Egalitarian Left also had this very exponential growth when they had their big idea of equality and their defining books. For political variations, they created socialism, communism, syndicalism, social democratism, environmentalism, animal “rights”, trade unionism, mutualism, internationalism and a myriad of other theories. For institutions they created labor union, welfare state, five year plans, progressive taxation, planning commission, Comintern, universal suffrage, state owned enterprises and on. They created entire states like Soviet Union, worldwide movements, futuristic dreams such as the Soviet ‘New Man’ and art like socialist realism and ‘modern art’.
Not bad for simple ideas like equality, liberty and private property?
Now the point here is not to claim that all of these creations turned out to be beneficial. Especially a lot of Left’s concoctions were massive disasters, and that’s why we are rightists here. But the key is to look at the process that has allowed the liberals and the leftists to create an entire world unto themselves from their big ideas and big books.
Now let us also use this process to create a world to our liking. So, returning to the main question: what are going to be the Right’s big ideas? And what is going to be the Main idea?
Here are ten big ideas that I put forth as representing the worldview of the rightists.
Quiet a list. And not all of them will take center stage; certainly many of these are auxiliary ideas to complement the main idea.
Left and liberals have their auxiliary ideas too. Liberals have Liberty and Private Property as their main idea, but many other ideas supplement it like sanctity of contracts, civil authority, individualism, rule of law, elections, and bourgeoisie virtues like work ethic, self-reliance and enterprise. Left has Equality as their main idea, but then also has social justice, solidarity, collectivism, class conflict and such. For liberals and the left their auxiliary ideas serve to buttress their main ideas and to provide additional sources of philosophical growth.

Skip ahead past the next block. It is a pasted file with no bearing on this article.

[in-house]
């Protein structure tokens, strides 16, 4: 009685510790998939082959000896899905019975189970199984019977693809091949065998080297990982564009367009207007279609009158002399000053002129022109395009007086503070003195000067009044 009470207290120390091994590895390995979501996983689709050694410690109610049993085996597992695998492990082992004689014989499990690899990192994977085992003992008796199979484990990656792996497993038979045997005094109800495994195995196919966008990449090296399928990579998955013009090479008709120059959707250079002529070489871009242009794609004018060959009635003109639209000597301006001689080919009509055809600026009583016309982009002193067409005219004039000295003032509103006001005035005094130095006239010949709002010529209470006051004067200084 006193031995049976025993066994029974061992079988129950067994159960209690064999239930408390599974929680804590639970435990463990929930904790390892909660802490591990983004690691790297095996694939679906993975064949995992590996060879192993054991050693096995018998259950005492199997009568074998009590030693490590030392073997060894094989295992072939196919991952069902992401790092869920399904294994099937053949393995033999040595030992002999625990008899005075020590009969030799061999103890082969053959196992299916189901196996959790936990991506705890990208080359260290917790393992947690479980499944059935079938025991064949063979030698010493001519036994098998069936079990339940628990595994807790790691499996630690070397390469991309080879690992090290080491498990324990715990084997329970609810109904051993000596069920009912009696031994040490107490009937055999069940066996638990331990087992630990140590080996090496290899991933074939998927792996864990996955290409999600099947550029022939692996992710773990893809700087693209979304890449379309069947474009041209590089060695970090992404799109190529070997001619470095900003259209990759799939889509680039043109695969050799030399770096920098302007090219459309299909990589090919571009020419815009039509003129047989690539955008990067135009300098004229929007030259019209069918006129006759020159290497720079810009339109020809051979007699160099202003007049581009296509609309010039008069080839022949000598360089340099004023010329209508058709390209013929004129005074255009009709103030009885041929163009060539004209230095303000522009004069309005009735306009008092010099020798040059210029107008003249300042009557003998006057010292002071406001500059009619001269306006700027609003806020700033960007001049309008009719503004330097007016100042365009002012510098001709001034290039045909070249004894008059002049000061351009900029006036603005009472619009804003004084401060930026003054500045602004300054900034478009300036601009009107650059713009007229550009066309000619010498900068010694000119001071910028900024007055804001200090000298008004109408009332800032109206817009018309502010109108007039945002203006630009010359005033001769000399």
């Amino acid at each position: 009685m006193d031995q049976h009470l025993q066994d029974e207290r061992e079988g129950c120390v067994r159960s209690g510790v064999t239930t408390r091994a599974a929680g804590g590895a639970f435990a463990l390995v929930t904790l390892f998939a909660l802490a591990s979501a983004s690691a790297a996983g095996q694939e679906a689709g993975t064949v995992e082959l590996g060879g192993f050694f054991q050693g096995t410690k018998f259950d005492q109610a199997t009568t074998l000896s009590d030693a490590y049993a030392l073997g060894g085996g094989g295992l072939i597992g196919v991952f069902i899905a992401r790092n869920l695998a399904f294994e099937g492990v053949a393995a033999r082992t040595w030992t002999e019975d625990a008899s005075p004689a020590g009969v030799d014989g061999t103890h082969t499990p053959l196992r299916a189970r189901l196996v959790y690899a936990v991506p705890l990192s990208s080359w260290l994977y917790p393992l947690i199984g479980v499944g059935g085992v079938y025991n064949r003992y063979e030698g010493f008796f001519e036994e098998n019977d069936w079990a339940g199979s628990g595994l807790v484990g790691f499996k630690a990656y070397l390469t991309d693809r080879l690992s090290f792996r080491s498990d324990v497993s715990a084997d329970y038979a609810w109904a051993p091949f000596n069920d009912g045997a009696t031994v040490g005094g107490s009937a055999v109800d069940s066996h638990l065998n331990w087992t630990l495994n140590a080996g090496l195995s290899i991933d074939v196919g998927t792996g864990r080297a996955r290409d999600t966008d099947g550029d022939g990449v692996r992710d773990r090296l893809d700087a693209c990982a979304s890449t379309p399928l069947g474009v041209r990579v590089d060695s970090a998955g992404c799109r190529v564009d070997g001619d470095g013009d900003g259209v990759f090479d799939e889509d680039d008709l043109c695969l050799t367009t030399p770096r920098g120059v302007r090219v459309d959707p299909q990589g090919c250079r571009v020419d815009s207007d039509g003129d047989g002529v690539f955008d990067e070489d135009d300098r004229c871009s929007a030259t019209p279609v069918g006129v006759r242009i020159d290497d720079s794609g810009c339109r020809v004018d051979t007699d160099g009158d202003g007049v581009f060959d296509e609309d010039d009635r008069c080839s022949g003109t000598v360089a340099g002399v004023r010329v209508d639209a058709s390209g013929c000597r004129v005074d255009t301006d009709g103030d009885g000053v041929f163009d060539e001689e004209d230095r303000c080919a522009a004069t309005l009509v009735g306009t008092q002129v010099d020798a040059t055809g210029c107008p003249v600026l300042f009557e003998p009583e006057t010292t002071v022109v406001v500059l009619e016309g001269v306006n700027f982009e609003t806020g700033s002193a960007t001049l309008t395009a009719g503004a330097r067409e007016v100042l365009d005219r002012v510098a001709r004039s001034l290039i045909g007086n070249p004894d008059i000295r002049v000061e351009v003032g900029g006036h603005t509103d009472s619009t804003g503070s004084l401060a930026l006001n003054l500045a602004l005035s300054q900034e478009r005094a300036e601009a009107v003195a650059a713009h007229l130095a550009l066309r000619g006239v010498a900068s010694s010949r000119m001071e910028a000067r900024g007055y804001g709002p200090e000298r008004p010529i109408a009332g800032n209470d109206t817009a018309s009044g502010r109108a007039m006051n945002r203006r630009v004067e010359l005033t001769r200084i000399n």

But they can’t do without the main idea for that is the binding glue that holds the rest together.
The Right must also have one or two main ideas.
Although a certain degree of personal preference is unavoidable, it would be useful to have a criteria to choose the main idea from the ten I have described to avoid arbitrariness.
First the main idea must be romantic and glamorous. Second it must be a source of long lasting growth and expansion. Third it must not be amenable to easy hijacking by villains and malcontents.
The main idea must be romantic because victory for a political movement requires consistent and long term commitment. Can’t expect young, ambitious people to make our political philosophy a significant part of their lives if there is no glory or glamor to it. Equally importantly, the main idea is akin to a ‘Champion’ which will stand in the arena for one on one combat against the main ideas of Left, Liberals and whoever else may throw their hat in the ring. It has to be romantic and glamorous to compete against equality, liberty, majority rule, and property.